What You Can Learn From Your EKG Results

What You Can Learn From Your EKG Results

No matter your race or sex, you’re at risk for heart disease. Coronary heart disease (CHD), the most common type of heart disease, kills approximately 375,000 people a year. About 5% of women and men older than 20 have CAD.

So when you experience chest pain, tightness in your chest, or feel dizzy, you may worry that it’s your heart. Depending on your symptoms, family history, and a physical exam, your doctor may recommend an electrocardiogram (EKG). 

Doctors may recommend this important diagnostic tool when you:

Kimberly Bolling, MD, is an experienced clinician who administers and interprets EKGs at her office in Bowie, Maryland. Because the EKG is on-site, you get your results right away.

So, if you need an EKG, what does the test tell you? And how does that information change your treatment plan? Following is a brief rundown.

What an EKG does

An EKG measures the electrical activity in your heart and translates it into a series of waveforms that we then interpret. Both the strength of your heart’s electrical signals and the timing of them give us insights into the health of your heart.

EKG identifies past heart attacks

When you have chest pain, your first worry may be that you’ve had a heart attack, particularly if you have other classic symptoms, such as arm pain or dizziness.

If you’ve had a heart attack, we can see evidence on your EKG. A heart attack occurs when your heart doesn’t get enough oxygen. Evidence of it shows up on the waveforms of an EKG.

The EKG waveforms can even tell us what type of heart attack you had. Types of heart attack include:

If you’re having a heart attack at the time of the EKG, we see that, too.

EKG evaluates arterial health

When plaque blocks your arteries, that shows up on your EKG, too. The greater the blockage in your arteries, the harder it is for your heart to pump blood. 

If we determine that you have blockages, we may recommend lifestyle changes, such as a whole-foods diet and plenty of exercise. Or, if you have high cholesterol that’s causing the plaques, we may put you on a statin drug.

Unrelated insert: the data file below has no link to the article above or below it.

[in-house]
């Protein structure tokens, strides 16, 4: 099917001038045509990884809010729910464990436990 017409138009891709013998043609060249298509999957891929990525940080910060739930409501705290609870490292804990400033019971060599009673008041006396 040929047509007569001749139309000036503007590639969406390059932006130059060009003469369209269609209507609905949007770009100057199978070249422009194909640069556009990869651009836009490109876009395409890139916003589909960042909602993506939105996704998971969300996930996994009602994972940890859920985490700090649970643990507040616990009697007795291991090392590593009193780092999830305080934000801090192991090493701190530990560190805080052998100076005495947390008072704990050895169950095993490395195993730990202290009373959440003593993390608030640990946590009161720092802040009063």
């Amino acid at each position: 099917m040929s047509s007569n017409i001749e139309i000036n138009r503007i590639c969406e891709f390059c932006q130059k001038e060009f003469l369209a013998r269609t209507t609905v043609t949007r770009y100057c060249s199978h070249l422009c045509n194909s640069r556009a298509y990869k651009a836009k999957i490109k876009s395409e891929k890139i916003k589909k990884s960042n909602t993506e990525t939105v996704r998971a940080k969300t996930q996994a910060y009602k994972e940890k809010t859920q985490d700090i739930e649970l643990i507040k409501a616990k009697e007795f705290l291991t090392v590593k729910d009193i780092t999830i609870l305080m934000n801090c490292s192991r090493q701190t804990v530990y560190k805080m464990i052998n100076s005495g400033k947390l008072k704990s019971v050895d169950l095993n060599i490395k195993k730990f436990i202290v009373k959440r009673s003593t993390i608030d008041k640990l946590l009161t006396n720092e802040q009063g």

EKG evaluates rhythm problems

A regular, steady heartbeat is a measure of health. Your heart should beat about 60-100 beats per minute, without skips or delays. If your heart skips beats, or if you have palpitations or other abnormalities, we see it on the EKG. Rhythm problems include:

If you have arrhythmias, we may recommend a pacemaker to keep your heartbeat steady and regular.

EKG ‘measures’ your heart

Although we sometimes say that kind people have “big hearts,” a big or thick heart isn’t a healthy heart. An enlarged heart is known as “cardiomegaly.” Cardiomegaly may be caused by:

The waveforms on a cardiomegaly EKG are significantly larger than normal waveforms.

EKG determines your risk for a heart attack

Even if you haven’t had a heart attack, the EKG gives us a good idea if you’re at risk for one. We can then help you make modifications to your daily routine to lower your risk. Or, we may prescribe medications to control your cholesterol or aid your heart in other ways.

We also recommend an EKG before you start a medically supervised weight loss program. Depending on the results, we may make modifications to your weight loss and exercise regimen.

This one simple test helps us keep your heart healthy. An EKG is painless and usually only takes a few minutes. You have your results within an hour or two.

If you have chest pain or troubling symptoms, contact us today for an EKG by calling 301-352-0090. You may also request an appointment online.

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